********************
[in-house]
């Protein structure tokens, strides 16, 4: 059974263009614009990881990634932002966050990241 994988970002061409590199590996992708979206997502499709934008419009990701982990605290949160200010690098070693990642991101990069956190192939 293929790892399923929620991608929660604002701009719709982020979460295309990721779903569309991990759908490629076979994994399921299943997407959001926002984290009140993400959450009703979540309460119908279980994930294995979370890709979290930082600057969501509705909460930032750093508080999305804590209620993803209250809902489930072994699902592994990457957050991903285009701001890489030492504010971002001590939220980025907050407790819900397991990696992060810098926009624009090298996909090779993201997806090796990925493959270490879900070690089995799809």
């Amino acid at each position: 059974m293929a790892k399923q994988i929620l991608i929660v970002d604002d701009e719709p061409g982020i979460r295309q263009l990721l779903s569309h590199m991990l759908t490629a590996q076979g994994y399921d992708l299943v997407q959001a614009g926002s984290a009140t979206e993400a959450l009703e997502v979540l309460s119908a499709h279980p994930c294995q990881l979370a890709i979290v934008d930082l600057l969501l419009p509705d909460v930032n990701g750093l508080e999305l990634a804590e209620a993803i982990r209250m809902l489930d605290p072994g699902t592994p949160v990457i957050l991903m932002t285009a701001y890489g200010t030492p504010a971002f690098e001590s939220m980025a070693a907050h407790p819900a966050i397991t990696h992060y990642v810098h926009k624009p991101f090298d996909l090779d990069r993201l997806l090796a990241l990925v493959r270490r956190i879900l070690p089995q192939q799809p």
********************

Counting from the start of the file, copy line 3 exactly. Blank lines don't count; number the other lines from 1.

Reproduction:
């Amino acid at each position: 059974m293929a790892k399923q994988i929620l991608i929660v970002d604002d701009e719709p061409g982020i979460r295309q263009l990721l779903s569309h590199m991990l759908t490629a590996q076979g994994y399921d992708l299943v997407q959001a614009g926002s984290a009140t979206e993400a959450l009703e997502v979540l309460s119908a499709h279980p994930c294995q990881l979370a890709i979290v934008d930082l600057l969501l419009p509705d909460v930032n990701g750093l508080e999305l990634a804590e209620a993803i982990r209250m809902l489930d605290p072994g699902t592994p949160v990457i957050l991903m932002t285009a701001y890489g200010t030492p504010a971002f690098e001590s939220m980025a070693a907050h407790p819900a966050i397991t990696h992060y990642v810098h926009k624009p991101f090298d996909l090779d990069r993201l997806l090796a990241l990925v493959r270490r956190i879900l070690p089995q192939q799809p």